Mr. Chairman, thank you for the opportunity to appear before you today to provide you with our progress and status over the past year. I would be pleased to respond to any questions you or the other Members of the Subcommittee may have.

A Review of the President’s Fiscal Year 2015 Budget Request for Science Agencies

Posted by Brad Johnson Wed, 26 Mar 2014 14:00:00 GMT

On Wednesday, March 26, 2014, the House Committee on Science, Space, and Technology will hold a hearing to review President Obama’s proposed fiscal year 2015 (FY15) budget request for programs and science agencies under the Committee’s jurisdiction.

Dr. John P. Holdren, Assistant to the President for Science and Technology and Director of the Office of Science and Technology Policy (OSTP), will review the proposed budget in the context of the President’s overall priorities in science, space, and technology and will describe how the Administration determined priorities for funding across scientific disciplines and agencies.


  • John Holdren, Director, Office of Science and Technology Policy, Executive Office of the President

The following web links are highlights of the President’s FY 2015 budget request:

The following web links provides highlights U.S. Global Change Research Program, clean energy programs, and climate change initiatives in the President’s FY 2015 budget request:

The following web link provides highlights of the Administration’s STEM education programs in the President’s FY 2015 budget request:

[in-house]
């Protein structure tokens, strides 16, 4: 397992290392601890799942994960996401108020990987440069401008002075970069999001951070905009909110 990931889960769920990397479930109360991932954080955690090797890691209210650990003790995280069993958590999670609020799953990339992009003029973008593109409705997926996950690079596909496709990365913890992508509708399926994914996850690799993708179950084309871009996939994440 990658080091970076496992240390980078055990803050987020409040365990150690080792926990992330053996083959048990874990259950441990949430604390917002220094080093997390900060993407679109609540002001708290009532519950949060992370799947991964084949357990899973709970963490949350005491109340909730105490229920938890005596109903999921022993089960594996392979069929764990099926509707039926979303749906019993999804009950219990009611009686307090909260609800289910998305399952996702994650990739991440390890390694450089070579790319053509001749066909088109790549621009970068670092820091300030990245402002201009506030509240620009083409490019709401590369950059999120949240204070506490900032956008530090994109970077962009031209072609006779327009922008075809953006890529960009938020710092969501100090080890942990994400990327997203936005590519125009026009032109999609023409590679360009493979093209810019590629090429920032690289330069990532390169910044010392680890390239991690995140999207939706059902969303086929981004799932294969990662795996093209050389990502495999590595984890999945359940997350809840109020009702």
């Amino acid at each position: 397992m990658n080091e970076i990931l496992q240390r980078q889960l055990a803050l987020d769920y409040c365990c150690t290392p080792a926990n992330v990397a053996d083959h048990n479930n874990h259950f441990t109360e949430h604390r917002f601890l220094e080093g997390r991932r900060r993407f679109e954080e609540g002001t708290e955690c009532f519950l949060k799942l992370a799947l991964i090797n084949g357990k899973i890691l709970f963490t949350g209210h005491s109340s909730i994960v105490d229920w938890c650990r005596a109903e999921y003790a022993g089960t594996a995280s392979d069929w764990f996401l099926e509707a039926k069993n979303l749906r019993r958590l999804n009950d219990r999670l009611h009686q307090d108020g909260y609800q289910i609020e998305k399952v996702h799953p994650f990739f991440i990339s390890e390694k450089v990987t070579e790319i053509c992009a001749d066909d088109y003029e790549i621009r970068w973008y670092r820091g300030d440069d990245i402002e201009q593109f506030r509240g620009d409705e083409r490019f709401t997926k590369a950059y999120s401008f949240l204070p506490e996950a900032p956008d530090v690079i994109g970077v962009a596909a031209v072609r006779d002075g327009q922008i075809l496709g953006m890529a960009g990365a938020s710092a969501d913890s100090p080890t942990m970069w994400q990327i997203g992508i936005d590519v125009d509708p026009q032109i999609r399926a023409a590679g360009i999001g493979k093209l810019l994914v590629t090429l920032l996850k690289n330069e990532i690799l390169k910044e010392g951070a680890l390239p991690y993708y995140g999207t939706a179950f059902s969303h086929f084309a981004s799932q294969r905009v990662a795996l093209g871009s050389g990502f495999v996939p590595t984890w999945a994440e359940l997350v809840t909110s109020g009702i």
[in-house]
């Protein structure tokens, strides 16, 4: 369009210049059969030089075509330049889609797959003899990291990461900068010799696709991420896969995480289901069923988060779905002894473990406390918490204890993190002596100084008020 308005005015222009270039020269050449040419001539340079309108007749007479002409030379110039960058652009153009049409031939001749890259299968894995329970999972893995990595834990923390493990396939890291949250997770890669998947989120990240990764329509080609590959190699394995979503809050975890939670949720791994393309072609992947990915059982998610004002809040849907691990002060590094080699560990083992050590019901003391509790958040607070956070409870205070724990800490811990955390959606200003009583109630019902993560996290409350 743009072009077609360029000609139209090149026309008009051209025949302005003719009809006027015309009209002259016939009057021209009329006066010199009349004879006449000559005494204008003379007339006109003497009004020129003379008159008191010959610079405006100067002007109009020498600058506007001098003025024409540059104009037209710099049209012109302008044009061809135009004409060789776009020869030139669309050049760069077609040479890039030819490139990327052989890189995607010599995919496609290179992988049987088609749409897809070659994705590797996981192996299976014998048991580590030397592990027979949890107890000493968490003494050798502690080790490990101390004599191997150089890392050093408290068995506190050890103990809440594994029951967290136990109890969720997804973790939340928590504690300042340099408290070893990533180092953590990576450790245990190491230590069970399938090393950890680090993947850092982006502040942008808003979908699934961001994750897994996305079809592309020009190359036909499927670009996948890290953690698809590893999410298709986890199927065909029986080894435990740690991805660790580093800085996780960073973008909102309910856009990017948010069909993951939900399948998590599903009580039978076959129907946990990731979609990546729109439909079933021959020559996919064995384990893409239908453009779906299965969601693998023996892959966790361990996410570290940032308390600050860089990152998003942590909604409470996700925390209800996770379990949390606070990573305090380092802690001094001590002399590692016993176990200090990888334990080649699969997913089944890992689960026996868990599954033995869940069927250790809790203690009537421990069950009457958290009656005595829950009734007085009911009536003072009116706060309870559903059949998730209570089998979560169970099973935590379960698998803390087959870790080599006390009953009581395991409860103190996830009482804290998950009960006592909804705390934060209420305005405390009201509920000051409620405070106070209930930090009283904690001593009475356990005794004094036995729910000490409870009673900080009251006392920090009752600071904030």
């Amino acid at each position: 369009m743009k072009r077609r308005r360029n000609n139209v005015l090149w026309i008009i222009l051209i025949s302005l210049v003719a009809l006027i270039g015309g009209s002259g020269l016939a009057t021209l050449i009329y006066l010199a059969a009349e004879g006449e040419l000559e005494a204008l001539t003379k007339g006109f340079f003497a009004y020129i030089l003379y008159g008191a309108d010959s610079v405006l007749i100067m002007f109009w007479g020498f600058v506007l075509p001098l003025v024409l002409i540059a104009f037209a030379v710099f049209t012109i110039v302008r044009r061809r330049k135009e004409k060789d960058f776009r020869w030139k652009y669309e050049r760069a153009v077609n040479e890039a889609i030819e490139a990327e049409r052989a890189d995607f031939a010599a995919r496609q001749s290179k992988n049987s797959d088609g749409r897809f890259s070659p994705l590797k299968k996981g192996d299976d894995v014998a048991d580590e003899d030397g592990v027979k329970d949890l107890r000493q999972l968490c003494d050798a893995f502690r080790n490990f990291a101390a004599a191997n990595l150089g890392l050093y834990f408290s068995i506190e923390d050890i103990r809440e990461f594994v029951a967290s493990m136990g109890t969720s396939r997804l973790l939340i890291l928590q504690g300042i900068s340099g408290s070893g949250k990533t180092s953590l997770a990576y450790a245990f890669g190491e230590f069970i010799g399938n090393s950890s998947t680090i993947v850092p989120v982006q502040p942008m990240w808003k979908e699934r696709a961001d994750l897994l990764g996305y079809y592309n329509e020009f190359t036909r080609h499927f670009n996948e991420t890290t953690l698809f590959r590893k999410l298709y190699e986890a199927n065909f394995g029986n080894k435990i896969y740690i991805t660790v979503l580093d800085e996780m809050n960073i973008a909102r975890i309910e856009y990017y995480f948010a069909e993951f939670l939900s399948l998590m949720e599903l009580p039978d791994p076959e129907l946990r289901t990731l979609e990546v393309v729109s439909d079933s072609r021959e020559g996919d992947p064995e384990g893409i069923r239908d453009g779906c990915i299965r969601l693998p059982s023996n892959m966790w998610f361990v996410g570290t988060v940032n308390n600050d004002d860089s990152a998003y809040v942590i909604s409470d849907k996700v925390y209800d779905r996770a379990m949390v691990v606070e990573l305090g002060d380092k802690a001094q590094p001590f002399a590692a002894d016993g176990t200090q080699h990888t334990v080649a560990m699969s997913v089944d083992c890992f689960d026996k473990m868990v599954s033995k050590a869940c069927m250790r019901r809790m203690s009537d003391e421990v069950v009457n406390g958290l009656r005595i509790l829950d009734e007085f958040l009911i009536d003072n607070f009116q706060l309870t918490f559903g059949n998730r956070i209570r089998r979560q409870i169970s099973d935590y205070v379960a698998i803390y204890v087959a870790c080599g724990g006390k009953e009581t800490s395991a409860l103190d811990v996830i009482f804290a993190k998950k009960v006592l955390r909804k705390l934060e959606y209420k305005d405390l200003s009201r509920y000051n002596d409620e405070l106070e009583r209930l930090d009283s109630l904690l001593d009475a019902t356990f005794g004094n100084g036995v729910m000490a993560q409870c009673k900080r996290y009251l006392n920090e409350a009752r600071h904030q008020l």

The following web link provides highlights of the Administration’s proposals for investing in American Innovation in the President’s FY 2015 budget request:

Smith asks Holdren about NSF’s “stress in Bolivia” grant.

Holdren: I’m not sure any of us in this room are in a better position to judge these grants than the NSF.

Smith: Don’t you feel that NSF should justify these grants to the American taxpayer?

Holdren: I believe they do. The organic act says the NSF’s job is to promote the progress of science. Funding basic research is in the NSF’s mission, we should let it continue.

Smith: I don’t think they’ve justified these grants.

Rohrabacher challenges Holdren on “bogus figure” of 97% climate scientists, Holdren questions its accuracy but says the study was peer-reviewed. Rohrabacher asks about tornadoes and hurricanes getting more “ferocious.” Holdren says that there is no evidence, none, of changes in tornadoes, but that there is evidence supporting changes in hurricanes, droughts, and floods. Rohrabacher calls Holdren out for “weasel words.”

Neugebauer challenges Holdren on fracking study. “There was not a lot of evidence to justify going down this road. It appears this administration is on a witch hunt. The administration continues to take a negative, slanted view towards the technology.”

Holdren: “This is not a witch hunt. I don’t want and the president doesn’t want to lose access to this natural gas and oil, this very important set of resources because we don’t do this right.”

Statement of Chairman Lamar Smith (R-Texas)

Hearing on The President’s FY2014 Budget Request for Science Agencies

Chairman Smith: The topic of today’s hearing is the President’s budget request for the coming year. This is the first of several hearings to examine over $40 billion in annual federal research and development (R&D) spending within the Science Committee’s jurisdiction.